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World News

'Anything can happen': weather helps California firefighters, for now

SANTA ROSA, Calif. (Reuters) - Over 14,000 firefighters from half a dozen states carved out containment lines around some of the largest wildfires in California history on Tuesday, helped by cooler temperatures.

Using bulldozers and hand tools, crews scraped fire breaks into the earth to block flames from around 24 major blazes sparked by dry lightning during a record heat wave.

The worst fires, now the second and third largest in state history, burned in the greater San Francisco Bay Area and 136,000 people remained under evacuation orders.

Higher humidity and gentler winds helped firefighters get a grip on the fires, but temperatures and winds were expected to pick up in coming days.

“The weather has really cooperated with us. We are steadily getting a trickle of new resources in,” Cal Fire Operations Chief Mark Brunton said of a blaze north of Santa Cruz.

Four people were still missing after the fire known as the CZU Lightning Complex destroyed 330 homes and other structures, Santa Cruz County Sheriff Chief Deputy Chris Clark told reporters.

Some authorities blamed climate change for the fire in an area of coastal rainforests that do not normally burn.

FILE PHOTO: A helicopter and crew releases water to extinguish a section of the LNU Lightning Complex Fire near Middletown, California, U.S. August 24, 2020. REUTERS/Adrees Latif

Since the dry-lightning siege began Aug. 15 over 650 fires have torched more than 1.25 million acres (505,860 hectares) in California, an area larger than the Grand Canyon.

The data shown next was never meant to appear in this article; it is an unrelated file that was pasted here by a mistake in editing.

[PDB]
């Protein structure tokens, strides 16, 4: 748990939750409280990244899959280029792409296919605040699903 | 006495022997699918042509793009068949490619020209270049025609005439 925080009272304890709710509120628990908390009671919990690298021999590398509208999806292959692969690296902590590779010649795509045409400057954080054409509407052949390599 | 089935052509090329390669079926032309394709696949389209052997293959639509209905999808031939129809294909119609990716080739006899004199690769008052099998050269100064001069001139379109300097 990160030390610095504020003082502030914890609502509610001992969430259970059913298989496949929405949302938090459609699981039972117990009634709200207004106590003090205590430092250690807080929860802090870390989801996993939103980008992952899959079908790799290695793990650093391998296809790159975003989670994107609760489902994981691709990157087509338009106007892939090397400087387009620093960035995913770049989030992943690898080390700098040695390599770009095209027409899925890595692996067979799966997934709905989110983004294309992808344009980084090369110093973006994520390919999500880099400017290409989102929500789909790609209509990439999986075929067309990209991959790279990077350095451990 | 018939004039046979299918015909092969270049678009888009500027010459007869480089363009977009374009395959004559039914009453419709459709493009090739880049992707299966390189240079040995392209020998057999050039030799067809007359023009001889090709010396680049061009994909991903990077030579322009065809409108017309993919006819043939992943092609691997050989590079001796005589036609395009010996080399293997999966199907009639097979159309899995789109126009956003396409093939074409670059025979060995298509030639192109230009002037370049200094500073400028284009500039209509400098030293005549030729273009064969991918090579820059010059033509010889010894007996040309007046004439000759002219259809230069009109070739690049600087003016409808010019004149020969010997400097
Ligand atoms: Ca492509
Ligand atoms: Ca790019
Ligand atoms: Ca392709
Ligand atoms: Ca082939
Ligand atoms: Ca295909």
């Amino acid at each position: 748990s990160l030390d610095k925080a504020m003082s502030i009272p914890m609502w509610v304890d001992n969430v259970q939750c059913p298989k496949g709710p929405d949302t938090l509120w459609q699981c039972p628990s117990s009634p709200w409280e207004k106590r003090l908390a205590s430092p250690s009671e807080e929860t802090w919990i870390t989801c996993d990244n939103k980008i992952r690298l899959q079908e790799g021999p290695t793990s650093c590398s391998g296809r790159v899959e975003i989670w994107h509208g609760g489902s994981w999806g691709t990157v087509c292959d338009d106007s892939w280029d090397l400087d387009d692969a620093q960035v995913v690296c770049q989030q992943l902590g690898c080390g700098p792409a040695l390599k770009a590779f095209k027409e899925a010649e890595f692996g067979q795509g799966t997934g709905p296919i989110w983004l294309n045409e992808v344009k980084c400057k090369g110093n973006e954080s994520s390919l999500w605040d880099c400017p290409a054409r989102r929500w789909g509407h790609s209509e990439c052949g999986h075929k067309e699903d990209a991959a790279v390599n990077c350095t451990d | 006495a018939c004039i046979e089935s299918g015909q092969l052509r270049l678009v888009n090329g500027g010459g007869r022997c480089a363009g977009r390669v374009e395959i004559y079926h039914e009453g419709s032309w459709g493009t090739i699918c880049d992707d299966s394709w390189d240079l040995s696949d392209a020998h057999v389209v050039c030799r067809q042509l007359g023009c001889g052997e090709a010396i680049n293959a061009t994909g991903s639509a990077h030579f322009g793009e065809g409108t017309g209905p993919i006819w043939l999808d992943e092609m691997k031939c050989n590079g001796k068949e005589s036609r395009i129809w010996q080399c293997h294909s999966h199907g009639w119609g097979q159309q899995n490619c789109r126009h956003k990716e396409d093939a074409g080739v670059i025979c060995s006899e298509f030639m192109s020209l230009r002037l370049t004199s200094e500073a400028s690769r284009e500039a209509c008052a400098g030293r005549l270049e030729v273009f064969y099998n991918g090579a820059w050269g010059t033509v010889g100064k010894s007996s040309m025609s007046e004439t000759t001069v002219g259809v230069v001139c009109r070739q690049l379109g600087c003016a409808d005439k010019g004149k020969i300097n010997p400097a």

At least seven people have died and over 1,400 homes and other structures have been destroyed, with losses possibly rising to over 3,000 structures, Cal Fire Assistant Deputy Director Daniel Berlant said in an online briefing.

Livestock owners evacuated animals to the county fairgrounds in Santa Rosa to protect them from a monster fire burning in hills 20 miles to the east.

“If we get strong winds from an unexpected direction anything can happen,” said Kathleen Haase, 45, a farmer from Guerneville who evacuated 200 goats after three of her neighbors lost their homes.

Firefighters cut a containment line around a third of the fire dubbed the LNU Lightning Complex, which is the third largest in state history at over 350,000 acres.

To the south, containment ticked up to 15% on the state’s largest fire, in hills 10 miles east of San Jose.

Thousands returned to homes in Santa Clara County as some evacuation orders were lifted around the fire known as the SCU Lightning complex.

Smoke from fires created unhealthy air quality for a large swath of Northern California, with many San Francisco residents staying indoors.

Governor Gavin Newsom on Monday said California was facing “a different climate” after record temperatures siphoned off moisture from storms to create dry-lightning.

The state’s five largest wildfires have burned in the last three years, the largest of which was the Mendocino Complex fire in 2018 which blackened 459,123 acres.

A two to three degree Fahrenheit rise in average temperatures, combined with insect infestations, have created more dead trees and parched brush that act as kindling to supercharge fires that have long burned in California, according to bioclimatologists.

Reporting by Andrew Hay; Additional reporting by Nathan Frandino in Santa Rosa; Editing by Jonathan Oatis and Tom Brown

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